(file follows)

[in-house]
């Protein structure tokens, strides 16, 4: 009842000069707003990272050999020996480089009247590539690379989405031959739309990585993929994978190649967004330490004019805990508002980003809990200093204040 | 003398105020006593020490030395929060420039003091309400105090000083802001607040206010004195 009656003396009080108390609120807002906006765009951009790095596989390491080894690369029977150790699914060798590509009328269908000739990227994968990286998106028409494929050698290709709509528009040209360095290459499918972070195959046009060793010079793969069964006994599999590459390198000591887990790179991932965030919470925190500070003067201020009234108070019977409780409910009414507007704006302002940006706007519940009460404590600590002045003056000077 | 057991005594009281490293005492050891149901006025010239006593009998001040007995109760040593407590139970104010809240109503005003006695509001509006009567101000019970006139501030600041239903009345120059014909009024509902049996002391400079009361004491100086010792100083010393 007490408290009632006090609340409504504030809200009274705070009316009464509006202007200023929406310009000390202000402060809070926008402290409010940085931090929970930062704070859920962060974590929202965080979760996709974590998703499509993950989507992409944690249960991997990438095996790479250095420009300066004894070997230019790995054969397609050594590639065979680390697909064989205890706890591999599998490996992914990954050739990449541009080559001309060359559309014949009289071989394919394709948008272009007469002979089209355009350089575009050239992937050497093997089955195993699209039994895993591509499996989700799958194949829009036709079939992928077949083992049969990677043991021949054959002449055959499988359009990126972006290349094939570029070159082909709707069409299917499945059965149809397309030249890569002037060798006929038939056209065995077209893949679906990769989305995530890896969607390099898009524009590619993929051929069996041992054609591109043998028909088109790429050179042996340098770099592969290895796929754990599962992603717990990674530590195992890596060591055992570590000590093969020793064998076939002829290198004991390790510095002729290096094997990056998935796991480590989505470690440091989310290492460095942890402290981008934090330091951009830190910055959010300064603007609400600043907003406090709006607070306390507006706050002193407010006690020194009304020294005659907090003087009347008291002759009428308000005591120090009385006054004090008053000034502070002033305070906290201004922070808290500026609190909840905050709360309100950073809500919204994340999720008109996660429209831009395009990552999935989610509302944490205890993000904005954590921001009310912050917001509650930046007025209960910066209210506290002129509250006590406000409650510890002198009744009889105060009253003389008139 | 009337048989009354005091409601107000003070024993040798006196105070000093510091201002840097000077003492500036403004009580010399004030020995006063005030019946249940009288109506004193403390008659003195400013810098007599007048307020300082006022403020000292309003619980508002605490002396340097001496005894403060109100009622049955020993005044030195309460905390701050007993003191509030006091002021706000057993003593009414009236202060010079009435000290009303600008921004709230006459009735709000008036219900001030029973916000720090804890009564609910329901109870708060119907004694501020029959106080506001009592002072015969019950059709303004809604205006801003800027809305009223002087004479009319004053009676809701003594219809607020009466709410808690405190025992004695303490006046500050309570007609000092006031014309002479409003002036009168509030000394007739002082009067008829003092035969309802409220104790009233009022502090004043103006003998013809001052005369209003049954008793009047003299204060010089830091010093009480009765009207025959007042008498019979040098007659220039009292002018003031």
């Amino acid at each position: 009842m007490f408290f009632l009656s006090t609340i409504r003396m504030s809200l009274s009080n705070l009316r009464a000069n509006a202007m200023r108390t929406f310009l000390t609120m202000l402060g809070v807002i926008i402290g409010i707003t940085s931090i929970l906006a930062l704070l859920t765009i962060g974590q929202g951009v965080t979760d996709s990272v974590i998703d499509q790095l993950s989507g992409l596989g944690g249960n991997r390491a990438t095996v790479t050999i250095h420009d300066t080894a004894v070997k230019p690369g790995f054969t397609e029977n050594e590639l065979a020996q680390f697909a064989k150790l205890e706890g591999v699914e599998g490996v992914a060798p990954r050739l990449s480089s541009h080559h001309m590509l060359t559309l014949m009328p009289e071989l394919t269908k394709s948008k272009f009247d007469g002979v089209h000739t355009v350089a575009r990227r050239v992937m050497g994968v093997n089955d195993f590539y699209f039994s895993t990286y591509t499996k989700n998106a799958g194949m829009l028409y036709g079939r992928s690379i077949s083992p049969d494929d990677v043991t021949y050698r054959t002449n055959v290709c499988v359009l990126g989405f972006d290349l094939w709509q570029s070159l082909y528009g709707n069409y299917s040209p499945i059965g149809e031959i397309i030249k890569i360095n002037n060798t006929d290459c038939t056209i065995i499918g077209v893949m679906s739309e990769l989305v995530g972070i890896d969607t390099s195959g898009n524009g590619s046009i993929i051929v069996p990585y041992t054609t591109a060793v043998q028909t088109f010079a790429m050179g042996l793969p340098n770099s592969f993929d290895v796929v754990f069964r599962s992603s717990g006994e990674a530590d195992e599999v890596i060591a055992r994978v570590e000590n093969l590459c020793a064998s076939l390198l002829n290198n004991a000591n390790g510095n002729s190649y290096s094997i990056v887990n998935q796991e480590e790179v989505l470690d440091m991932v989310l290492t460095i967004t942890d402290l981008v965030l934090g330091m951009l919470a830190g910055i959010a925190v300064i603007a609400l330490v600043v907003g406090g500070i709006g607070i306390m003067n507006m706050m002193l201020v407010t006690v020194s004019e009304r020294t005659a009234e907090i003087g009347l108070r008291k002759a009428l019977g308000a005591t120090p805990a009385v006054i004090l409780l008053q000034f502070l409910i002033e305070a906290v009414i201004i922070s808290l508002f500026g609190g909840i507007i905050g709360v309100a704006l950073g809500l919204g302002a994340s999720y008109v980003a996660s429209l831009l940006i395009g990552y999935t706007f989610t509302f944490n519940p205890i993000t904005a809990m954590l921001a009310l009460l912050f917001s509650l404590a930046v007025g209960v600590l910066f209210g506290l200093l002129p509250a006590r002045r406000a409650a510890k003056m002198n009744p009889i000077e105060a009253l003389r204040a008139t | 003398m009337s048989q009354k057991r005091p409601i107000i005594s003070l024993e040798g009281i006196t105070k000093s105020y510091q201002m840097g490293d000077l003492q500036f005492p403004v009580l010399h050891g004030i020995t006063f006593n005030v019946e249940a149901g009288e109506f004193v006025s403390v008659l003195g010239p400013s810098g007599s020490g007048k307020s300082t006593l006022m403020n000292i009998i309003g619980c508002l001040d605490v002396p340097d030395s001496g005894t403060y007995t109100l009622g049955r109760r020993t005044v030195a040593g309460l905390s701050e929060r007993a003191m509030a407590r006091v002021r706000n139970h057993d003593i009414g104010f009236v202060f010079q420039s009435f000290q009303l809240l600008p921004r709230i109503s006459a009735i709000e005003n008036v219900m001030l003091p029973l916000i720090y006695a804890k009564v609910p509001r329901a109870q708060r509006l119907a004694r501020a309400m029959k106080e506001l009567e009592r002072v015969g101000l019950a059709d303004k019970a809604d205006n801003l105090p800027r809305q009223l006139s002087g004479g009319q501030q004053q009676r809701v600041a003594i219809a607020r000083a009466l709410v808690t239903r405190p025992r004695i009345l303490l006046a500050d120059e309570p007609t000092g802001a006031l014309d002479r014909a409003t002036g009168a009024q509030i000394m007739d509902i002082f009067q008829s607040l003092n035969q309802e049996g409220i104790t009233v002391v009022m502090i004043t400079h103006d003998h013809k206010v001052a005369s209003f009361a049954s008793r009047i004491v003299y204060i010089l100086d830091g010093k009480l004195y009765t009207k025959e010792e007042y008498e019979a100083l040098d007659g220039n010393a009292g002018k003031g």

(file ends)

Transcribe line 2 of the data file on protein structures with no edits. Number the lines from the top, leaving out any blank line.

């Protein structure tokens, strides 16, 4: 009842000069707003990272050999020996480089009247590539690379989405031959739309990585993929994978190649967004330490004019805990508002980003809990200093204040 | 003398105020006593020490030395929060420039003091309400105090000083802001607040206010004195 009656003396009080108390609120807002906006765009951009790095596989390491080894690369029977150790699914060798590509009328269908000739990227994968990286998106028409494929050698290709709509528009040209360095290459499918972070195959046009060793010079793969069964006994599999590459390198000591887990790179991932965030919470925190500070003067201020009234108070019977409780409910009414507007704006302002940006706007519940009460404590600590002045003056000077 | 057991005594009281490293005492050891149901006025010239006593009998001040007995109760040593407590139970104010809240109503005003006695509001509006009567101000019970006139501030600041239903009345120059014909009024509902049996002391400079009361004491100086010792100083010393 007490408290009632006090609340409504504030809200009274705070009316009464509006202007200023929406310009000390202000402060809070926008402290409010940085931090929970930062704070859920962060974590929202965080979760996709974590998703499509993950989507992409944690249960991997990438095996790479250095420009300066004894070997230019790995054969397609050594590639065979680390697909064989205890706890591999599998490996992914990954050739990449541009080559001309060359559309014949009289071989394919394709948008272009007469002979089209355009350089575009050239992937050497093997089955195993699209039994895993591509499996989700799958194949829009036709079939992928077949083992049969990677043991021949054959002449055959499988359009990126972006290349094939570029070159082909709707069409299917499945059965149809397309030249890569002037060798006929038939056209065995077209893949679906990769989305995530890896969607390099898009524009590619993929051929069996041992054609591109043998028909088109790429050179042996340098770099592969290895796929754990599962992603717990990674530590195992890596060591055992570590000590093969020793064998076939002829290198004991390790510095002729290096094997990056998935796991480590989505470690440091989310290492460095942890402290981008934090330091951009830190910055959010300064603007609400600043907003406090709006607070306390507006706050002193407010006690020194009304020294005659907090003087009347008291002759009428308000005591120090009385006054004090008053000034502070002033305070906290201004922070808290500026609190909840905050709360309100950073809500919204994340999720008109996660429209831009395009990552999935989610509302944490205890993000904005954590921001009310912050917001509650930046007025209960910066209210506290002129509250006590406000409650510890002198009744009889105060009253003389008139 | 009337048989009354005091409601107000003070024993040798006196105070000093510091201002840097000077003492500036403004009580010399004030020995006063005030019946249940009288109506004193403390008659003195400013810098007599007048307020300082006022403020000292309003619980508002605490002396340097001496005894403060109100009622049955020993005044030195309460905390701050007993003191509030006091002021706000057993003593009414009236202060010079009435000290009303600008921004709230006459009735709000008036219900001030029973916000720090804890009564609910329901109870708060119907004694501020029959106080506001009592002072015969019950059709303004809604205006801003800027809305009223002087004479009319004053009676809701003594219809607020009466709410808690405190025992004695303490006046500050309570007609000092006031014309002479409003002036009168509030000394007739002082009067008829003092035969309802409220104790009233009022502090004043103006003998013809001052005369209003049954008793009047003299204060010089830091010093009480009765009207025959007042008498019979040098007659220039009292002018003031």